A Flat Function
This is a mathematical paper that is to be written as if it were to be put in a mathematical magazine.
The instructions are on the attached page. The writer is to follow the instructions and do it as it says.
This paper is to be written in word format and LaTex format. It is required that the paper is to be
done in both of these formats.
For this paper you will explore some properties of the function
flat(x) = (
for x 6= 0
0 for x = 0
The audience for this paper is to be advanced undergraduate mathematics majors like yourself. You should use a tone suitable for a mathematics magazine for mathematics majors.
You should use a format like:
VI. . . . Summary.
1. . . .
2. . . .
flat is a C∞(R) function, meaning that flat: R → R and possesses derivatives of all orders.
The function flat is an example of a function whose Maclaurin series (Taylor series at 0) does
not converge to it. flat and all its derivatives have value 0 at x = 0 and so its Maclaurin
series is the identically 0 series, which corresponds to the identically 0 function. flat is
clearly not identically 0. For instance, flat(1) = 1
Give proofs of the properties mentioned above, and discuss one or more additional topics
related to the function. Some suggestions are given below, or you may find some on your
Suggested topic 1. By taking integrals of products of shifts of pieces of flat and the 0
function, normalizing and then taking products of shifted reflections, it is possible to produce
a C∞(R) function with range [0, 1] and value one on an interval [−a, a] and value zero outside
(−b, b) for 0 < a < b. This is called a C∞ bump function (at 0).
A C∞ bump function at 0. From Tu , p. 130.
Demonstrate how to construct a bump function like that above from flat.
Suggested topic 2. You may know of the mathematical structures known as rings. One of
the simplest rings is the ring of integers, Z. The C∞(R) functions also form a ring. These
rings are, in fact, commutative rings since multiplication in them is commutative. Rings
contain special subsets called ideals.
For any subset S of a ring R, the intersection of all ideals of R containing S is an ideal I
of R. This ideal is the smallest ideal of R containing S. It is denoted hSi, and is called the
ideal generated by S. See Wikipedia  for further details.
A desirable property of a ring is being Noetherian, which may be defined as having the
property that any ideal is finitely generated, meaning that the ideal is hSi for some finite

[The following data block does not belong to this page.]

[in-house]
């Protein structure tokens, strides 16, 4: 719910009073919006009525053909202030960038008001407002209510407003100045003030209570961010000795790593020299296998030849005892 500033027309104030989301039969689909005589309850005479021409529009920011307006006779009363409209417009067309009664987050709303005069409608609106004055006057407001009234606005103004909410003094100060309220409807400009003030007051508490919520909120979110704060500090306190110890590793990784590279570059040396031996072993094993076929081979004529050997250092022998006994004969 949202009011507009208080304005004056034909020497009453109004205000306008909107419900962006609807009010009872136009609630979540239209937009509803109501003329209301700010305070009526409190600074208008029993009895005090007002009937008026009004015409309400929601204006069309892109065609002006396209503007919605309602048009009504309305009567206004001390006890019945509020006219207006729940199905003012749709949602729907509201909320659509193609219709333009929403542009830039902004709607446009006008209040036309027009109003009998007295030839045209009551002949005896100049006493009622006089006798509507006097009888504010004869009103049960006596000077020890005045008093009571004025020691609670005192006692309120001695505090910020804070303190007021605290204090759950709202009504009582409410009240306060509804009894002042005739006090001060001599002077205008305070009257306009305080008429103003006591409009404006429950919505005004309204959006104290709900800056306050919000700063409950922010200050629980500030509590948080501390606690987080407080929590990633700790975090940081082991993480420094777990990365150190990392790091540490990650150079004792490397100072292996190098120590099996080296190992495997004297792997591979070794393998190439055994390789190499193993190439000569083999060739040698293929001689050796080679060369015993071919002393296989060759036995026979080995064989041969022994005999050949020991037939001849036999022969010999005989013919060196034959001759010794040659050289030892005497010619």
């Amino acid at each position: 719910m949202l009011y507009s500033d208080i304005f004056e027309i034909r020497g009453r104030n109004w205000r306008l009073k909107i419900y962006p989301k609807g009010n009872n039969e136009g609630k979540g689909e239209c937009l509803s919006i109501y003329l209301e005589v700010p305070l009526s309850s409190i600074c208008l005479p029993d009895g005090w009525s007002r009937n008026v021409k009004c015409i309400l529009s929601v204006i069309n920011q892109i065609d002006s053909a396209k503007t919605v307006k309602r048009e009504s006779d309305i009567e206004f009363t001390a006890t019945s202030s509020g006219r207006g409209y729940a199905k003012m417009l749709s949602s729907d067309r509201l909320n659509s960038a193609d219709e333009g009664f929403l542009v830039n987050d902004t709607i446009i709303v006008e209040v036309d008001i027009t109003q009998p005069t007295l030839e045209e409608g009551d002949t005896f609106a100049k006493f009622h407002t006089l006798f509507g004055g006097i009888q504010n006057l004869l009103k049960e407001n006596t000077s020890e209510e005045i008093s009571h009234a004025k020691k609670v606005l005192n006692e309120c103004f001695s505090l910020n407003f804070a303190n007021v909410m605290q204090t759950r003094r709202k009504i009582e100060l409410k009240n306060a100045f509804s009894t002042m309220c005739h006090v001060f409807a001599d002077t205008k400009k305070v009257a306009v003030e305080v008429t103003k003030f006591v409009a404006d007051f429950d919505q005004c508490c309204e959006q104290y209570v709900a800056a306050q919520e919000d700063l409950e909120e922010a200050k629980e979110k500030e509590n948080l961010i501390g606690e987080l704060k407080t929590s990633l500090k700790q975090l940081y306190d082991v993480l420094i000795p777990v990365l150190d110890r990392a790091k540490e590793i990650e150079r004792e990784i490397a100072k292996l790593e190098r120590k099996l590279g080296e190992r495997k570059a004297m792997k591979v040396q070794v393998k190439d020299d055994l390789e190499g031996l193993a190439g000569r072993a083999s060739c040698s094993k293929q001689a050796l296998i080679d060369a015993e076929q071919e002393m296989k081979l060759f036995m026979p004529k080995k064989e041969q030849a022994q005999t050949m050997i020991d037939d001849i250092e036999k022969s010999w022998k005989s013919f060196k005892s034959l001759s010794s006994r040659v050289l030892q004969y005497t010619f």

subset S of the ring. Being Noetherian means that the ring shares certain properties of the
ring of integers, and is therefore “nice” in some sense. See Wikipedia .
The ring of C∞(R) functions turns out not to be Noetherian. This is because the ideal
generated by the derivatives of flat is not finitely generated. A proof of this would be great,
but a discussion of its plausibility would suffice.
This material may consist of step-by-step explanations on how to solve a problem or examples of proper writing, including the use of citations, references, bibliographies, and formatting. This material is made available for the sole purpose of studying and learning - misuse is strictly forbidden.
In basic calculus the primary functions we learn about are polynomials, the exponential function, logarithms, and trigonometric functions. Then we learn about Maclaurin series and more generally Taylor series and we are led to believe that for any function f(x) and any point a in its domain you can find an interval around a on which the function is equal to its Taylor series computed at a.
For many of the elementary functions this is indeed the case. There are a number of fine details to be checked: the function needs to be defined and infinitely differentiable for all Taylor series coefficients to be defined.
One also needs to determine the interval of convergence of the Taylor series. For most examples that are given this interval of convergence is not equal to zero.
Let us call a function "smooth" if the derivatives of all orders are defined at every point in its domain. We will study some smooth functions that have points where the
Taylor series at these points differ from the function itself:
the Taylor series predicts nothing about the function values.
We will start with the particular example of the function flat(x)
flat(x) = 0 for x <= 0
= exp(-1/x) for x>0...